What about the Palestinian Authority based in Ramalla? It is a much more moderate group and has in fact been cooperating or collaborating with Israel. The Palestinian Authority is thoroughly discredited among Israelis and Palestinians as being corrupt and ineffective. In even a reasonably open election, Hamas is sure to emerge as the party with a majority. Only if Hamas is totally and effectively eradicated would Israelis be willing to consider the possibility of a Palestinian state. And, the eradication of Hamas is just not going to happen.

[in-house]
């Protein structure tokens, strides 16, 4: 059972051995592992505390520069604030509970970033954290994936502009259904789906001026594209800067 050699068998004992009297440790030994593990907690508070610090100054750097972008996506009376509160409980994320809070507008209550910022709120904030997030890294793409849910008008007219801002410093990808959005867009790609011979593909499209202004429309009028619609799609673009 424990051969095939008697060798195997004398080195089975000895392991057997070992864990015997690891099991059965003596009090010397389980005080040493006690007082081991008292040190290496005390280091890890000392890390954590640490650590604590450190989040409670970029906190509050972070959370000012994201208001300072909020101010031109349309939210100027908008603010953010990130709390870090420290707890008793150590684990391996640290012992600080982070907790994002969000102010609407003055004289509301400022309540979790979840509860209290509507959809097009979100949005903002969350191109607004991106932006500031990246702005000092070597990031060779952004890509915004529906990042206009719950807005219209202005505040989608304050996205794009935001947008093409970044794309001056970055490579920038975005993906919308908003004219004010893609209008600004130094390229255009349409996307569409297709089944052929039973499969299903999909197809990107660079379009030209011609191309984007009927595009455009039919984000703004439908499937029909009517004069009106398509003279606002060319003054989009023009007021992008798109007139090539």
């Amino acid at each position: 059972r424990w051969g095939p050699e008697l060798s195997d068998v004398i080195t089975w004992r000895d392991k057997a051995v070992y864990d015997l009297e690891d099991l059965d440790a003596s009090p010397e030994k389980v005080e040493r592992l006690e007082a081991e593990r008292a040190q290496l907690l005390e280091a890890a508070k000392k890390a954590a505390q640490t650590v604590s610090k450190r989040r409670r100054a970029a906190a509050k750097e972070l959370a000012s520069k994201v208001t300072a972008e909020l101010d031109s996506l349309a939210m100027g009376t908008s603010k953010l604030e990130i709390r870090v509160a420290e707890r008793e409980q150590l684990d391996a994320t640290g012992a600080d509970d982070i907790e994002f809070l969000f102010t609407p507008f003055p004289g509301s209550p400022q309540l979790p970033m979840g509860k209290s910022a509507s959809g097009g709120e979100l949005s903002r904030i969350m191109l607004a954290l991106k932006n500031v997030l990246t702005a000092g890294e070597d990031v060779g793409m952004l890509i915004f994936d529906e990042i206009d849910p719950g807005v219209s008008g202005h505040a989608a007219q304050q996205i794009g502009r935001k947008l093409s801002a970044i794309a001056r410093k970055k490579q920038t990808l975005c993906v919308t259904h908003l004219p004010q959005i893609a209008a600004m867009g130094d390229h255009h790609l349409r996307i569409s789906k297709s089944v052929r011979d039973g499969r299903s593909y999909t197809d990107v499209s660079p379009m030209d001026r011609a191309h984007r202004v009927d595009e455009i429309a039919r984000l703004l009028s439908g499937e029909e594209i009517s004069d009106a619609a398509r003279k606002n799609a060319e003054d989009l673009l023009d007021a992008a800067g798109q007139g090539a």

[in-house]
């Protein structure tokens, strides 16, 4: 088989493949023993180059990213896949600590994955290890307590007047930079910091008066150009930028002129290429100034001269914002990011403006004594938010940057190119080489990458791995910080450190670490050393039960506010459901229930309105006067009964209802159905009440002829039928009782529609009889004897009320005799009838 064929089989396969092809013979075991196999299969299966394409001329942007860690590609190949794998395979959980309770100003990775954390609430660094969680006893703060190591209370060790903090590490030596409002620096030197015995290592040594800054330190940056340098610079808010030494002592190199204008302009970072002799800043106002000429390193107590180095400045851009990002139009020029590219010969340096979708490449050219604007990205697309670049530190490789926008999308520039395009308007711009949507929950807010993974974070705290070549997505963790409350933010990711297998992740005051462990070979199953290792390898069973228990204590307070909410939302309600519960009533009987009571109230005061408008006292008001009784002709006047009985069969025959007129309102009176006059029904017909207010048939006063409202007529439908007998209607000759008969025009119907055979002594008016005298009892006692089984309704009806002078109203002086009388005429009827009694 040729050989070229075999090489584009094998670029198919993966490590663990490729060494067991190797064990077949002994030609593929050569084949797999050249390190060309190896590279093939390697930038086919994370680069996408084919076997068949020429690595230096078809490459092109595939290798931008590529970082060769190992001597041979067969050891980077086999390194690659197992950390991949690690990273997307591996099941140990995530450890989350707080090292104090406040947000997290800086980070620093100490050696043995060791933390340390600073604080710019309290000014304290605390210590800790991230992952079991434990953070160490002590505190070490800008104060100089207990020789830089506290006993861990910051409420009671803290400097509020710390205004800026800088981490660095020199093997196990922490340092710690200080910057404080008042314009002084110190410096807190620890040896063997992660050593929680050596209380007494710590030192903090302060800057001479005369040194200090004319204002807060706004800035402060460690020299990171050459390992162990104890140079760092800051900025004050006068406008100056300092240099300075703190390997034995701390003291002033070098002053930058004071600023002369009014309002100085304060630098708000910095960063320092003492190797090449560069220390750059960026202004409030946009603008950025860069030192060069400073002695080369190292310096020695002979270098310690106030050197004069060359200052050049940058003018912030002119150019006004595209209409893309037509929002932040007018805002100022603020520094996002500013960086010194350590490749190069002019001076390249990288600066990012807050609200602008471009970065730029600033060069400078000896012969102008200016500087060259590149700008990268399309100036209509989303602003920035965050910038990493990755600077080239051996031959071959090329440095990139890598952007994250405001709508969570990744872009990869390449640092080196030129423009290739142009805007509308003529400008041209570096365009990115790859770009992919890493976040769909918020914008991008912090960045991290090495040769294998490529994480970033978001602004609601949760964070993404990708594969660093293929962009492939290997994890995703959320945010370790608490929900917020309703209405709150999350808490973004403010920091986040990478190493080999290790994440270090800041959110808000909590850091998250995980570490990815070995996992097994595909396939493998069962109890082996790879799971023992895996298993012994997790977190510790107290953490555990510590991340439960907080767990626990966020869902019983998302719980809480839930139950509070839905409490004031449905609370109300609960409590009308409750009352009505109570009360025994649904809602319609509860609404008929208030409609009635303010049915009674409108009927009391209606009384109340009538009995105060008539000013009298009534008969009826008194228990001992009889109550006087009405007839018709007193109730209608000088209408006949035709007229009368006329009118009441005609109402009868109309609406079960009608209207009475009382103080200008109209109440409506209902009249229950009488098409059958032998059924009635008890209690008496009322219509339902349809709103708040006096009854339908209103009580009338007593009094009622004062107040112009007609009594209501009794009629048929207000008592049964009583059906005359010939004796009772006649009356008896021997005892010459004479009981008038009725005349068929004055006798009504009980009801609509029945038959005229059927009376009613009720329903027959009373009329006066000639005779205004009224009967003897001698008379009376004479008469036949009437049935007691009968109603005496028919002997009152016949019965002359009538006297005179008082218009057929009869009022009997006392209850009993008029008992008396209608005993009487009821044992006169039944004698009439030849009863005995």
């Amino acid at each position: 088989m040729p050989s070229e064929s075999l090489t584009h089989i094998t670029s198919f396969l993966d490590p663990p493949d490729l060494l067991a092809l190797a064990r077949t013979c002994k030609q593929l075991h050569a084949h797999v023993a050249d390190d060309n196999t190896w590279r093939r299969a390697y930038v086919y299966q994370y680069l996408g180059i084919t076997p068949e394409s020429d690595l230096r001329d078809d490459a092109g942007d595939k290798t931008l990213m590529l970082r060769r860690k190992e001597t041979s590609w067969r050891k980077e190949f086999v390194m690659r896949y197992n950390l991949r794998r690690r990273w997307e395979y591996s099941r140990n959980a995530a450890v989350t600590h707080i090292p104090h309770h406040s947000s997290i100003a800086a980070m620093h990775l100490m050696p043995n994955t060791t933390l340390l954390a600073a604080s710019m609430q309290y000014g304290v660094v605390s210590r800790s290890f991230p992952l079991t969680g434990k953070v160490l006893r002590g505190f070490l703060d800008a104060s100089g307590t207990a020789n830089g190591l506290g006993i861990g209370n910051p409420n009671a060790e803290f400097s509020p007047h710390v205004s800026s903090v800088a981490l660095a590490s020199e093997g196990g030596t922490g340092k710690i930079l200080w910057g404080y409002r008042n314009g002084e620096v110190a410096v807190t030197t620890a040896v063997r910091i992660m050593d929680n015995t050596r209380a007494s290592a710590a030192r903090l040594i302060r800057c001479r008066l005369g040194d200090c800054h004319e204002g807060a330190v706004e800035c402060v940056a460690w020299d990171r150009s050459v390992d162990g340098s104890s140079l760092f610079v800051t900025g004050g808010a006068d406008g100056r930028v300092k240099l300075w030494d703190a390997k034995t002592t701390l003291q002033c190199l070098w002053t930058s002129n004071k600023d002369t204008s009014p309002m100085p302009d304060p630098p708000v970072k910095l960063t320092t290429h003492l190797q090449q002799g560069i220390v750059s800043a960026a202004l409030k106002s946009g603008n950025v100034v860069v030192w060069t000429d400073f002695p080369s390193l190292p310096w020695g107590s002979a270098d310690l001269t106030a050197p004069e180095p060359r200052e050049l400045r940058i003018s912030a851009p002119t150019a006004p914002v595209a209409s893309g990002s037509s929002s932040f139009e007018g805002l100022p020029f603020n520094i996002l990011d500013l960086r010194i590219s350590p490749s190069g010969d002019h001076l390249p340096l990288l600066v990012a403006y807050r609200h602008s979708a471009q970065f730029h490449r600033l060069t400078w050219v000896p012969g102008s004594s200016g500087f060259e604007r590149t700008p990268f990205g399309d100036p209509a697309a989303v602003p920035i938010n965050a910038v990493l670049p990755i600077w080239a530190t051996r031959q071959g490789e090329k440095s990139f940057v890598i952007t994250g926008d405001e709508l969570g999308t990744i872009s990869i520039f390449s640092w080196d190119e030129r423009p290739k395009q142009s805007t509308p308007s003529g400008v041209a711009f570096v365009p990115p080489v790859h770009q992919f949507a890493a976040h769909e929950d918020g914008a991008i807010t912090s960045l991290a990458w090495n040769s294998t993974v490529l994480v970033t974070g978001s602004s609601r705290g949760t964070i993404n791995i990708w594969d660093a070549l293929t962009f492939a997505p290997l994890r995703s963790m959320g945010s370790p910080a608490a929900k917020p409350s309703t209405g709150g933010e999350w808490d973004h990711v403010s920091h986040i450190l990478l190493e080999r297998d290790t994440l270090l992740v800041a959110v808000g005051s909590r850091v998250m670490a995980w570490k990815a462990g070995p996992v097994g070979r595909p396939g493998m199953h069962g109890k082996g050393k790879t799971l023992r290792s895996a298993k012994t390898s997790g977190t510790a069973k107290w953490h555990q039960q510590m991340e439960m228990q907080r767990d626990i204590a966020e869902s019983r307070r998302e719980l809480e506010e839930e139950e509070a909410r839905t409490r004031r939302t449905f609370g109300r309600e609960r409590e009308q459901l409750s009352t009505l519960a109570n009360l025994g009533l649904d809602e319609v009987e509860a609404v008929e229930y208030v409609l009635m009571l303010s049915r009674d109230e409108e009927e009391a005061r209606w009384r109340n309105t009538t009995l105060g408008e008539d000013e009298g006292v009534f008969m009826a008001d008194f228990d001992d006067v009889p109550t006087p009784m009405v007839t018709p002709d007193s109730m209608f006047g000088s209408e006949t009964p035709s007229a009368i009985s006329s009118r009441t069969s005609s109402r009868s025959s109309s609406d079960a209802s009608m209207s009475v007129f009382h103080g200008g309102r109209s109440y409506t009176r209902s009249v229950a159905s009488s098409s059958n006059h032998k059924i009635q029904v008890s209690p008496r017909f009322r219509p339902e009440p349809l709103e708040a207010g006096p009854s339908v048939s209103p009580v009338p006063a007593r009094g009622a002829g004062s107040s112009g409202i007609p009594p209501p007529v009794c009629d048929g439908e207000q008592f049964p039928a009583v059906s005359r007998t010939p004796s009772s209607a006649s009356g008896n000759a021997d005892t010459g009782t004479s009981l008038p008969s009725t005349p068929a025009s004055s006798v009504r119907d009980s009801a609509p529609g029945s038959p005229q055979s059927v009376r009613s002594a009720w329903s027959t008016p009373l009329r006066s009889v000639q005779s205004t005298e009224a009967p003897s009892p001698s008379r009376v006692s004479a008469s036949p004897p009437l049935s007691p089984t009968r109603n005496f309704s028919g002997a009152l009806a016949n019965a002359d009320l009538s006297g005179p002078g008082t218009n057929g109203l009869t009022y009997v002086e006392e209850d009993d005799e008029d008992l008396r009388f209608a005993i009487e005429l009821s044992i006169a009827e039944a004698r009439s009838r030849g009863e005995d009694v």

This means that the war will go on. Rafah will be razed in the process of the Israel Defense Forces (IDF) destroying the remaining four battalions of Hamas militia. Even respectable revisionist Israeli scholars and historians support the invasion of Rafah.

But what about the 80 or 90 Israeli hostages that Hamas still holds? On this, the Israeli public seems divided. Nearly an equal number give priority to the return of hostages just as there are those who consider the eradication of Hamas to be of higher priority. Israel Prime Minister Benjamin Netanyahu assures his people that he will secure both these objectives and affirms his determination to proceed with the attack on Rafah, despite a public warning by Israel’s strongest supporter, United States President Joe Biden.

The danger of wider conflict